Data that is shared between web components and is persistent between invocations of a web application is usually maintained by a database. Web components use the Java Persistence API to access relational databases. The data for Duke’s Bookstore is maintained in a database and is accessed through the database access class tut-install/javaeetutorial5/examples/web/bookstore1/src/java/com/sun/bookstore1/database/BookDBAO. For example, ReceiptServlet invokes the BookDBAO.buyBooks method to update the book inventory when a user makes a purchase. The buyBooks method invokes buyBook for each book contained in the shopping cart, as shown in the following code.

public void buyBooks(ShoppingCart cart) throws OrderException{

    Collection items = cart.getItems();
    Iterator i = items.iterator();
    try {
        while (i.hasNext()) {
            ShoppingCartItem sci = (ShoppingCartItem);
            Book bd = (Book)sci.getItem();
            String id = bd.getBookId();
            int quantity = sci.getQuantity();
            buyBook(id, quantity);
    } catch (Exception ex) {
        throw new OrderException("Commit failed: " +

public void buyBook(String bookId, int quantity)
     throws OrderException {

    try {
        Book requestedBook = em.find(Book.class, bookId);
        if (requestedBook != null) {
            int inventory = requestedBook.getInventory();
            if ((inventory - quantity) >= 0) {
                int newInventory = inventory - quantity;
            } else{
                throw new OrderException("Not enough of "
                     + bookId + " in stock to complete order.");
    } catch (Exception ex) {
        throw new OrderException("Couldn’t purchase book: "
             + bookId + ex.getMessage());

To ensure that the order is processed in its entirety, the call to buyBooks is wrapped in a single transaction. In the following code, the calls to the begin and commit methods of UserTransaction mark the boundaries of the transaction. The call to the rollback method of UserTransaction undoes the effects of all statements in the transaction so as to protect the integrity of the data.

try {
} catch (Exception ex) {
    try {
    } catch(Exception e) {
        System.out.println("Rollback failed: "+e.getMessage());
    orderCompleted = false;}

Initializing a Servlet

After the web container loads and instantiates the servlet class and before it delivers requests from clients, the web container initializes the servlet. To customize this process to allow the servlet to read persistent configuration data, initialize resources, and perform any other one-time activities, you override the init method of the Servlet interface. A servlet that cannot complete its initialization process should throw UnavailableException.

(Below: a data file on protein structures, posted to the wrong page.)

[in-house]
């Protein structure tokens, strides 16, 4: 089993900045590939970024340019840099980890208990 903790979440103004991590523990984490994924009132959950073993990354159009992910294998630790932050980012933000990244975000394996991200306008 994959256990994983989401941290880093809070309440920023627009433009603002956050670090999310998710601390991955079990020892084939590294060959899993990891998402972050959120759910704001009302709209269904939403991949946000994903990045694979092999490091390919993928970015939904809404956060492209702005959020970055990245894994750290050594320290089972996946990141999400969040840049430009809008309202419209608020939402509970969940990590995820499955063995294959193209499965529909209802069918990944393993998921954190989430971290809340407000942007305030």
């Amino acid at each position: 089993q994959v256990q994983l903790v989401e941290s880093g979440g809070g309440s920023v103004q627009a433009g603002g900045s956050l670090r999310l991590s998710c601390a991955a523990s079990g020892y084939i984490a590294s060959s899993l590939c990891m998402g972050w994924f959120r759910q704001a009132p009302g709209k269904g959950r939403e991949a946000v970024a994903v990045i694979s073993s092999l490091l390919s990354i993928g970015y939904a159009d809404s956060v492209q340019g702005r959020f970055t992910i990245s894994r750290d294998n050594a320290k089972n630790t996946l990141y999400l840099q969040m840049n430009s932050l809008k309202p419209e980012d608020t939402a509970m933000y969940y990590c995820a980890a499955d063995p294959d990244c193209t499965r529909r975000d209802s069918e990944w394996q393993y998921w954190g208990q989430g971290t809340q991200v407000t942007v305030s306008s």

All the servlets that access the bookstore database (BookStoreServlet, CatalogServlet, BookDetailsServlet, and ShowCartServlet) initialize a variable in their init method that points to the database access object created by the web context listener:

public class CatalogServlet extends HttpServlet {
    private BookDBAO bookDB;
    public void init() throws ServletException {
        bookDB = (BookDBAO)getServletContext().
        if (bookDB == null) throw new
            UnavailableException("Couldn’t get database.");

Writing Service Methods

The service provided by a servlet is implemented in the service method of a GenericServlet, in the doMethod methods (where Method can take the value Get, Delete, Options, Post, Put, or Trace) of an HttpServlet object, or in any other protocol-specific methods defined by a class that implements the Servlet interface. In the rest of this chapter, the term service method is used for any method in a servlet class that provides a service to a client.

The general pattern for a service method is to extract information from the request, access external resources, and then populate the response based on that information.

For HTTP servlets, the correct procedure for populating the response is to first retrieve an output stream from the response, then fill in the response headers, and finally write any body content to the output stream. Response headers must always be set before the response has been committed. Any attempt to set or add headers after the response has been committed will be ignored by the web container. The next two sections describe how to get information from requests and generate responses.